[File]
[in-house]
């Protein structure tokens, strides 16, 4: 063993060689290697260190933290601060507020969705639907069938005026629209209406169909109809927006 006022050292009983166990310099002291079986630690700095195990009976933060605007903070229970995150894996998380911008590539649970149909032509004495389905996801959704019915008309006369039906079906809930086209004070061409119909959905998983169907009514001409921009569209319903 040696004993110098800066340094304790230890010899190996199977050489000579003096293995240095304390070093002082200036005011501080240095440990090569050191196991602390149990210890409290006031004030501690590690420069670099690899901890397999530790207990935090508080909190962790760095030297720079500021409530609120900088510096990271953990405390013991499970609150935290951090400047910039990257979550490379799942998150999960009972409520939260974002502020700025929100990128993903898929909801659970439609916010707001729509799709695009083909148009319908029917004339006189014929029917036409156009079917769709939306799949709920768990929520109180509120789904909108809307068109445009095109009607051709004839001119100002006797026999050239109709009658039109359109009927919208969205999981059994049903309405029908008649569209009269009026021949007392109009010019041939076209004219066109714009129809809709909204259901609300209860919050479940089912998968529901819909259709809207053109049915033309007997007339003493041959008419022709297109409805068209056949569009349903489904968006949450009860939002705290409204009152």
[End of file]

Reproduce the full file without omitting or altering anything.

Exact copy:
[in-house]
């Protein structure tokens, strides 16, 4: 063993060689290697260190933290601060507020969705639907069938005026629209209406169909109809927006 006022050292009983166990310099002291079986630690700095195990009976933060605007903070229970995150894996998380911008590539649970149909032509004495389905996801959704019915008309006369039906079906809930086209004070061409119909959905998983169907009514001409921009569209319903 040696004993110098800066340094304790230890010899190996199977050489000579003096293995240095304390070093002082200036005011501080240095440990090569050191196991602390149990210890409290006031004030501690590690420069670099690899901890397999530790207990935090508080909190962790760095030297720079500021409530609120900088510096990271953990405390013991499970609150935290951090400047910039990257979550490379799942998150999960009972409520939260974002502020700025929100990128993903898929909801659970439609916010707001729509799709695009083909148009319908029917004339006189014929029917036409156009079917769709939306799949709920768990929520109180509120789904909108809307068109445009095109009607051709004839001119100002006797026999050239109709009658039109359109009927919208969205999981059994049903309405029908008649569209009269009026021949007392109009010019041939076209004219066109714009129809809709909204259901609300209860919050479940089912998968529901819909259709809207053109049915033309007997007339003493041959008419022709297109409805068209056949569009349903489904968006949450009860939002705290409204009152």